KANSAS CITY, Mo. -- Although his program is embroiled in a significant NCAA investigation, Bill Self said he's never been more "motivated" to win.
Self, who made his comments during Big 12 media day on Wednesday, was defiant a month after the NCAA charged the University of Kansas with lack of institutional control and its head men's basketball coach with violating coaching-responsibility standards, all stemming from the FBI's investigation into college basketball that has rocked the sport over the past two years.
The school's relationship with Adidas, which just signed a 14-year, $196 million extension with its flagship school, has also been scrutinized.
"Certainly, I haven't liked it," Self said about the investigation. "But it's also, in a strange way, motivating me, probably, in a way that maybe I have never been to combat this by taking care of our business on the basketball court, working with our players in a way that maybe exceeds any way I've ever done it."
In the notice of allegations the school received in September, the Jayhawks are charged, in total, with five Level I violations. NCAA bylaw 184.108.40.206 states that a "head coach is presumed to be responsible for the actions of all staff members who report, directly or indirectly, to the head coach. The head coach will be held accountable for violations in the program unless he or she can rebut the presumption of responsibility." Self could potentially face a show cause penalty once the ordeal ends, likely no earlier than next summer.
Kansas, ranked third in the Associated Press' preseason Top 25 poll, is once again a national title contender. But the NCAA investigation is a cloud over the program unlike any Self has faced in his career.
He acknowledged that the NCAA drama could fuel opposing crowds.
"I think we've probably given some rabid fan bases some ammunition to help in some areas to fire them up," Self said. "To be honest with you, we deal with hostile environments everywhere we go for the most part. I can't imagine that playing a factor into our success away from home. I will tell you this: Our guys have always enjoyed playing in the toughest atmospheres."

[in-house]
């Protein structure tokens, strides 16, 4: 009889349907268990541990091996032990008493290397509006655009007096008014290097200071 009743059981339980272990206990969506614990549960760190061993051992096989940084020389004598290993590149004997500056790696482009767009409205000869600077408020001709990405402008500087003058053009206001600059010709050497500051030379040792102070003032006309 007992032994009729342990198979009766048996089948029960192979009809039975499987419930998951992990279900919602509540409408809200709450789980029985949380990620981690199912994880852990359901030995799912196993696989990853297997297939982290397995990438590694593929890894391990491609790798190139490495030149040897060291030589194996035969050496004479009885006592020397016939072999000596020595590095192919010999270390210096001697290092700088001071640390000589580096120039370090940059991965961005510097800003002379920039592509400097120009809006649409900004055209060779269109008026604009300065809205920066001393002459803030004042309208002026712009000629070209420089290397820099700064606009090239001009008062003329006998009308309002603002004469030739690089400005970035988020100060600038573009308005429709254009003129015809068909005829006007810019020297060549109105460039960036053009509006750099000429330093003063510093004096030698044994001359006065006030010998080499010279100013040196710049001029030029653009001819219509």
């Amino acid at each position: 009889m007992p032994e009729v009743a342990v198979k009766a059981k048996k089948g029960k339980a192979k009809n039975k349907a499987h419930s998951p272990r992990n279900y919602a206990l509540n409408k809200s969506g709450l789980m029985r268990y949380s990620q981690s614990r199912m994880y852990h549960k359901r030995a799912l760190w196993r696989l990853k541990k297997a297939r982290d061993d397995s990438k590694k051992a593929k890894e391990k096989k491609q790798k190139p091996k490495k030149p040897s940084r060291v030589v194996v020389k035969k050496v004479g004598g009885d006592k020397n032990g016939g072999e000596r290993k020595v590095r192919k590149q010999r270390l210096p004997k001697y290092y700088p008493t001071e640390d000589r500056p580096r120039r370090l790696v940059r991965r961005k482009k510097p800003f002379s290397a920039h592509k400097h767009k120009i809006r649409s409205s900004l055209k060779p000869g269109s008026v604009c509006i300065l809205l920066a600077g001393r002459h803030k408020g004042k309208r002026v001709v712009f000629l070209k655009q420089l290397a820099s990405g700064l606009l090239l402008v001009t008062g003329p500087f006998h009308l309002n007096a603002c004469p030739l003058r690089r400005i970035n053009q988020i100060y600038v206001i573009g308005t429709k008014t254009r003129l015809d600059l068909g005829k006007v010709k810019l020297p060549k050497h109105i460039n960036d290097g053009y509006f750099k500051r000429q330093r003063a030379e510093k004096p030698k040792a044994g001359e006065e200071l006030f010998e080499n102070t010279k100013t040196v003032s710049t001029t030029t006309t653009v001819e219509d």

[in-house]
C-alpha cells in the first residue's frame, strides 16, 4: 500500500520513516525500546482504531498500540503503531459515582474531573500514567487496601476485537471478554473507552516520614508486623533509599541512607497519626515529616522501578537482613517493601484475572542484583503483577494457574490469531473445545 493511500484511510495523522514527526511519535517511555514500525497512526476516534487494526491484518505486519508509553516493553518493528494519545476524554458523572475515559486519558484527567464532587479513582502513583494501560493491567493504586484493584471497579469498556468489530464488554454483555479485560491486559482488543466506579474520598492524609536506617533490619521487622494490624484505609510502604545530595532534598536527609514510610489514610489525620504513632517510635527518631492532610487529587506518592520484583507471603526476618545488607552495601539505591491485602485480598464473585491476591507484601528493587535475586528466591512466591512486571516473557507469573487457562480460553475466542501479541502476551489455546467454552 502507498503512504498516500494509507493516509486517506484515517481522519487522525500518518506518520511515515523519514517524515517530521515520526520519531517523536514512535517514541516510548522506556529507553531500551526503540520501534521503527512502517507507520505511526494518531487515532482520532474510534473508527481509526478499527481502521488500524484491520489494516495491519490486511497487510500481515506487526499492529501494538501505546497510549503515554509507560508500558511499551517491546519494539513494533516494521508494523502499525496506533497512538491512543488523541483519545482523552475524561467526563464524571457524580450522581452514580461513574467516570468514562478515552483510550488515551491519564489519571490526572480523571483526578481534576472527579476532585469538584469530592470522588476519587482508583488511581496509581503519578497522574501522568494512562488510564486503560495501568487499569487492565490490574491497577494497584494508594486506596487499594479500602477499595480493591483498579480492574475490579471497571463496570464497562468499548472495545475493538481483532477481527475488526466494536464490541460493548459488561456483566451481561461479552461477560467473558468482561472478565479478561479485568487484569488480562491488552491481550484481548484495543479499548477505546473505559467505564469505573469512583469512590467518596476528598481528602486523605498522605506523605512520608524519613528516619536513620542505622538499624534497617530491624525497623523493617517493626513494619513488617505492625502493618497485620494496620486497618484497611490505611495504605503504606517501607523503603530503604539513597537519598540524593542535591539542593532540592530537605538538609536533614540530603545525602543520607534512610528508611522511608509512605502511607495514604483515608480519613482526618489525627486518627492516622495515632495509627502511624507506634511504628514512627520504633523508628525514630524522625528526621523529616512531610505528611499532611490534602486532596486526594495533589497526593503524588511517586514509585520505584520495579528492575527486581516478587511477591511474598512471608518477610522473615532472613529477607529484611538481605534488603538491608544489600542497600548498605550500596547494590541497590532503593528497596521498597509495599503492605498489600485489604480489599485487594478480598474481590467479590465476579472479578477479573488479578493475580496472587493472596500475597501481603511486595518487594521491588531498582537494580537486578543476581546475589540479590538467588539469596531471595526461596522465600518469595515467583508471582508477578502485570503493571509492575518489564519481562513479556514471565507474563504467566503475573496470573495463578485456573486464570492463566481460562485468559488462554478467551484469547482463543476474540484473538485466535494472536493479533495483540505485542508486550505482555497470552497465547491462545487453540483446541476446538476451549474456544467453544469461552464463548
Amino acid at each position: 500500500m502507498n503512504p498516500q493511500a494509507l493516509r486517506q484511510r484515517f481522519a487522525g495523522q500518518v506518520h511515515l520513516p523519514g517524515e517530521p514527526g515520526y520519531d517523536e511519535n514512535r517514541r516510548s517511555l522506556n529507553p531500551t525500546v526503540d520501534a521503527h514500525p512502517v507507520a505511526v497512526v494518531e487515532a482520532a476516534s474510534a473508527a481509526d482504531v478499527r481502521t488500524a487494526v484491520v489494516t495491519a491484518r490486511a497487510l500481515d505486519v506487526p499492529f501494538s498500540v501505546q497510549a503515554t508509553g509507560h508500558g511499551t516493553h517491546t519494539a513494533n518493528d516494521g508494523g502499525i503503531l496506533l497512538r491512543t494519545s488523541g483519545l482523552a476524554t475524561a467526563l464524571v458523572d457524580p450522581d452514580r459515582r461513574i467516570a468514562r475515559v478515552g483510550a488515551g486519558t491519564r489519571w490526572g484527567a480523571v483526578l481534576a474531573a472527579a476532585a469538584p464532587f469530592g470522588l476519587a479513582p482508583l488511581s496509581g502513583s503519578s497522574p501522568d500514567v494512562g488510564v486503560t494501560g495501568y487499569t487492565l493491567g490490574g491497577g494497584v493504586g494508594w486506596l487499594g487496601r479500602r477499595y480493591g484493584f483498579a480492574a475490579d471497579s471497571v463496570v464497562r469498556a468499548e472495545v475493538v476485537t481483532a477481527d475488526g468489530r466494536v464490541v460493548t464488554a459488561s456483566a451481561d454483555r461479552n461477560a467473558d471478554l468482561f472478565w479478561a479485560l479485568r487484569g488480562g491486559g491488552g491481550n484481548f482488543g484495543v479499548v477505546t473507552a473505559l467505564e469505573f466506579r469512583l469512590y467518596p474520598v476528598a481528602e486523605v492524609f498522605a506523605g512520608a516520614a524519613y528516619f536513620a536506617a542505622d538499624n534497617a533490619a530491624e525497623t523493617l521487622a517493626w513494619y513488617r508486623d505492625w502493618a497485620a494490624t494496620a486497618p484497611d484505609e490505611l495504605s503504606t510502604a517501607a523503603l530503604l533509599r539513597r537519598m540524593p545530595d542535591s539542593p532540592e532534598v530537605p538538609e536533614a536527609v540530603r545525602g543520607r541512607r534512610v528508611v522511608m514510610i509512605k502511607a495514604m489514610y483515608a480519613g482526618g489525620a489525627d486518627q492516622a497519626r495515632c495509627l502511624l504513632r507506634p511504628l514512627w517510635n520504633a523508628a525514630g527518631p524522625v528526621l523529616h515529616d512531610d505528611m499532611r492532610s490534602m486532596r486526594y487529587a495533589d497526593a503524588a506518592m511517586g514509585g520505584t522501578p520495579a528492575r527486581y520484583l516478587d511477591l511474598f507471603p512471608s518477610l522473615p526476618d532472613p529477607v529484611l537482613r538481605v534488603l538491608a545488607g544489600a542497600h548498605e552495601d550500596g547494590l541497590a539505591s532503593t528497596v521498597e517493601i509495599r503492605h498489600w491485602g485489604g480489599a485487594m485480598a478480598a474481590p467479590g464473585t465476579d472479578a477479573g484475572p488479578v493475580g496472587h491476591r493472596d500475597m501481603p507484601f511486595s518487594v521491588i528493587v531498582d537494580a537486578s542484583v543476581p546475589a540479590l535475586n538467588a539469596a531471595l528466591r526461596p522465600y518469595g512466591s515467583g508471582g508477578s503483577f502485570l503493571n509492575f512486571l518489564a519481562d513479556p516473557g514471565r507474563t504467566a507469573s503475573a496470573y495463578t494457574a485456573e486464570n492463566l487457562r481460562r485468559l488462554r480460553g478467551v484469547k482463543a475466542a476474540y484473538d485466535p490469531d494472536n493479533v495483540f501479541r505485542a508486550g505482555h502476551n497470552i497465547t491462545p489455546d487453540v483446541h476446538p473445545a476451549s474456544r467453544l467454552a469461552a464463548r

T.J. Gassnola, an Adidas consultant who was sentenced to probation for his role in pay-for-play schemes, allegedly organized a $20,000 payment to the guardian of Silvio De Sousa after Self and assistant Kurtis Townsend allegedly requested it, per an attorney for James Gatto, who made the accusation in his closing arguments for his client at the federal trial.
On Wednesday, Self refused to discuss his relationship with Gassnola, citing a previous statement in which he accused the NCAA of creating a "false narrative" about him and his program.
"Certainly, the things you just asked will be things that will be answered at the appropriate time, whenever it can be answered," Self said. "Certainly, this is not the time for that."
Self won the 2008 national championship at Kansas, and he led the program to an unprecedented streak of 14 consecutive Big 12 titles. He's in the Naismith Memorial Basketball Hall of Fame and is widely regarded as one of the top coaches in the game.
But he said he's not concerned about the investigation's possible impact on his legacy and expects to see brighter days with the program.
"As far as my legacy or whatever, that doesn't even register with me," Self said. "I probably know me better than anybody else knows me. I know the people that I worked with over the years know me and everything. I know that we have to get through this, and we'll get through this and be very happy when it's behind us. My legacy is the least of my concerns right now. I just want to do the best job I can coaching at a place that I absolutely love."
Self later made it clear that he sees the NCAA investigation as a battle and emphasized that he believes that Kansas will emerge as the victor.
"Absolutely, Kansas will always prevail," Self said. "Always. And I'd like to think I will as well. But I think the school is obviously much more important than an individual is."